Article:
Socialists to contest state elections: ‘We can fix NSW’

The Socialist Alliance elected a team of 16 candidates, with the option of expanding this number, to contest for the NSW Legislative Council in the March 2019 elections

There are many ways to fix New South Wales — currently plagued by cuts, privatisations and tollway madness — participants at a socialist activist conference concluded on August 12. The day-long discussion ended with the election of a team of Socialist Alliance candidates to contest for the NSW Legislative Council in the March 2019 elections.

A panel of Millenials opened the day by setting the scene for the range and depth of issues facing their generation: homelessness, job insecurity, cost-of-living pressures and a resurgence of racism and sexism. Tech savvy and keen to be more political active, many Millenials are bogged down in work, study and family commitments, speakers noted.

The lack of organising spaces and infrastructure was taken up by Helen Masterman-Smith, a sociologist involved in a new community project in Albury. The Global Village drop-in centre provides material goods to people in need while aiming to involve them in political change to transform their own lives.

Masterman-Smith said much of the inspiration for the project came from the observations of Chilean socialist Marta Harnecker.

Stop WestConnex campaign activist Andrew Chuter spoke about how the long-running campaign has evolved to include affected communities from across NSW, pointing to the successful “Fix NSW Transport” lantern procession on August 11.

A series of workshops were organised on feminism and misogyny, stopping the fossil fools, class power in the workplace, and lessons from the campaign for justice for the family of David Dungay, an Aboriginal man who died while in police custody.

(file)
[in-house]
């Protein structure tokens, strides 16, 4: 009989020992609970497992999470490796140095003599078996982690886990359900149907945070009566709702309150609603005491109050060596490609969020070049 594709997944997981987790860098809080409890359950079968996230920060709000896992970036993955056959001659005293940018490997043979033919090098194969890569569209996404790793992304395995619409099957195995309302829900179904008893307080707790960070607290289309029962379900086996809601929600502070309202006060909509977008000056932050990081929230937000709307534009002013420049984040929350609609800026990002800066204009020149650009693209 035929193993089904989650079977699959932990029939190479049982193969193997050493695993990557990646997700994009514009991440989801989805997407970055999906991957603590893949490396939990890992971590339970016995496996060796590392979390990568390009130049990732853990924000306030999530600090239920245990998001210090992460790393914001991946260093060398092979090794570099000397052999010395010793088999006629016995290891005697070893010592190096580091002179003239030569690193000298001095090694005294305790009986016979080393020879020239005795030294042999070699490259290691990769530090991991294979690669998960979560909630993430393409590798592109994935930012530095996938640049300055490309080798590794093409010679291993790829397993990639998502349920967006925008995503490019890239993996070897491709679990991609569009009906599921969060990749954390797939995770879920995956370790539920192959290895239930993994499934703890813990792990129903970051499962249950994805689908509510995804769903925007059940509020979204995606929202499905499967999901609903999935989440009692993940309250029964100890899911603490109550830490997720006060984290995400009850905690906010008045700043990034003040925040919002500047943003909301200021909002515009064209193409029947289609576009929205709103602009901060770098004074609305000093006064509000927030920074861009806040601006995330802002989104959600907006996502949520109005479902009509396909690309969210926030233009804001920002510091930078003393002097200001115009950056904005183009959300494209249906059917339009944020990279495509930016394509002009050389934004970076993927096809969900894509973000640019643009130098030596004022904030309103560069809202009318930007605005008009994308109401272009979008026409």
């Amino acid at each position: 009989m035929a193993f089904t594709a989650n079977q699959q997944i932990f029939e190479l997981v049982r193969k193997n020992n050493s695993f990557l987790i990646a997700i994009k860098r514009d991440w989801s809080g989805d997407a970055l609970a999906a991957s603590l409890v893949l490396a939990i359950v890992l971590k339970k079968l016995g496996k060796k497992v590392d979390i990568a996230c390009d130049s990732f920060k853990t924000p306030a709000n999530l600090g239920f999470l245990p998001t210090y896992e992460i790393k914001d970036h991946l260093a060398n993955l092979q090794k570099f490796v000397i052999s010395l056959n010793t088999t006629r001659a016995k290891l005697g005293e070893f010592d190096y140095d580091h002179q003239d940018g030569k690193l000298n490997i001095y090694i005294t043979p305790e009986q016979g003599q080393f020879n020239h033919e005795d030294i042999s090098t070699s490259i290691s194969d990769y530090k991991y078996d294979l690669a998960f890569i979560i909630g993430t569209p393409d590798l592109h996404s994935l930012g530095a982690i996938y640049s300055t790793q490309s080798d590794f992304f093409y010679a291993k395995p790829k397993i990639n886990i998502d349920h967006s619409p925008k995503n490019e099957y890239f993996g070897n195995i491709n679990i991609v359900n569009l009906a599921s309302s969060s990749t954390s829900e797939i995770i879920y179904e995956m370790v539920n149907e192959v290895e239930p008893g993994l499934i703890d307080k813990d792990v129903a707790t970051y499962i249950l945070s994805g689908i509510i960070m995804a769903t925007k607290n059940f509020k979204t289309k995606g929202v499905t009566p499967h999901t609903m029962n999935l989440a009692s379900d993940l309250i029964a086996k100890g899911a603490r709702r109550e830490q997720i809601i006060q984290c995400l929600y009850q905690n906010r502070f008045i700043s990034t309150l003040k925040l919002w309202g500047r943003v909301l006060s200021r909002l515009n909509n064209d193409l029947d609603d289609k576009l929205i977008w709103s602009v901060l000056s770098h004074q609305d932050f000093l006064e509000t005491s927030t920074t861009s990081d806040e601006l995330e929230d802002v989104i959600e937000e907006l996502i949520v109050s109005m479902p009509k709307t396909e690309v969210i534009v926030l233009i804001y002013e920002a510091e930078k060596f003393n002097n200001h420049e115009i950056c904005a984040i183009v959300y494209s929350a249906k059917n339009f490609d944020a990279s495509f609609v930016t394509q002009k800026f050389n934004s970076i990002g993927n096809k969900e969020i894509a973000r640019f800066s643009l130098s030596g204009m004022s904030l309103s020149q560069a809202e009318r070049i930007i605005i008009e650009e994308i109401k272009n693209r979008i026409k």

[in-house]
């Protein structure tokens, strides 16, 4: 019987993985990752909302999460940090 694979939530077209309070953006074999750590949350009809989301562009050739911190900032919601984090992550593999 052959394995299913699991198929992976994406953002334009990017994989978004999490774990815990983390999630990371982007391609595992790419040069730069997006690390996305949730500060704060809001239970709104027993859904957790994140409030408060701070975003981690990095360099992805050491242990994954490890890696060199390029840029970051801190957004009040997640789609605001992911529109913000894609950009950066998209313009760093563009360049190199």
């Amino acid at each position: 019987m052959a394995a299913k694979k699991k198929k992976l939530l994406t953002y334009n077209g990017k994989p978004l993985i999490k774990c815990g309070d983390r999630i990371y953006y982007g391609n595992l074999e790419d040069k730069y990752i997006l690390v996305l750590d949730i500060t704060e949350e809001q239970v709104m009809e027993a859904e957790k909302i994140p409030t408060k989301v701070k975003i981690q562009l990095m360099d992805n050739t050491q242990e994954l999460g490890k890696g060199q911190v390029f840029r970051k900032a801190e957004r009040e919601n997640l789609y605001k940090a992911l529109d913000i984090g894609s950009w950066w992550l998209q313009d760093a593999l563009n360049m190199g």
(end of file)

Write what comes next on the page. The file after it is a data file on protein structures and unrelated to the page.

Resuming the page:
Steve O’Brien, a former steel worker now vocational educator, took up the question of why the anti-capitalist left should run for parliament, reflecting on the experiences of the Communist Party of Australia at local and state government level.

“If anti-capitalists don't run”, he said, “we leave it to the right and the alt-right. At a time when millions of ordinary people are so alienated from politics as usual, this is extremely dangerous.”

O’Brien said socialist councillors in Victoria (Sue Bolton and Steve Jolly) and Fremantle (Sam Wainwright) were delivering up some important lessons, including the need to concentrate on mobilising communities to fight for their own interests without worrying about propping up the status quo.

The Socialist Alliance elected a team of 16 candidates for its Legislative Council ticket, with the option of expanding this number.

With no corporate donors and very little to nothing in the bank, it also launched its election fighting fund to help get its message out that there are people with a vision for an ecological and sustainable NSW who are willing to take a stand for the people and against the profiteers.

[Pip Hinman is the Socialist Alliance West Sydney branch convenor.]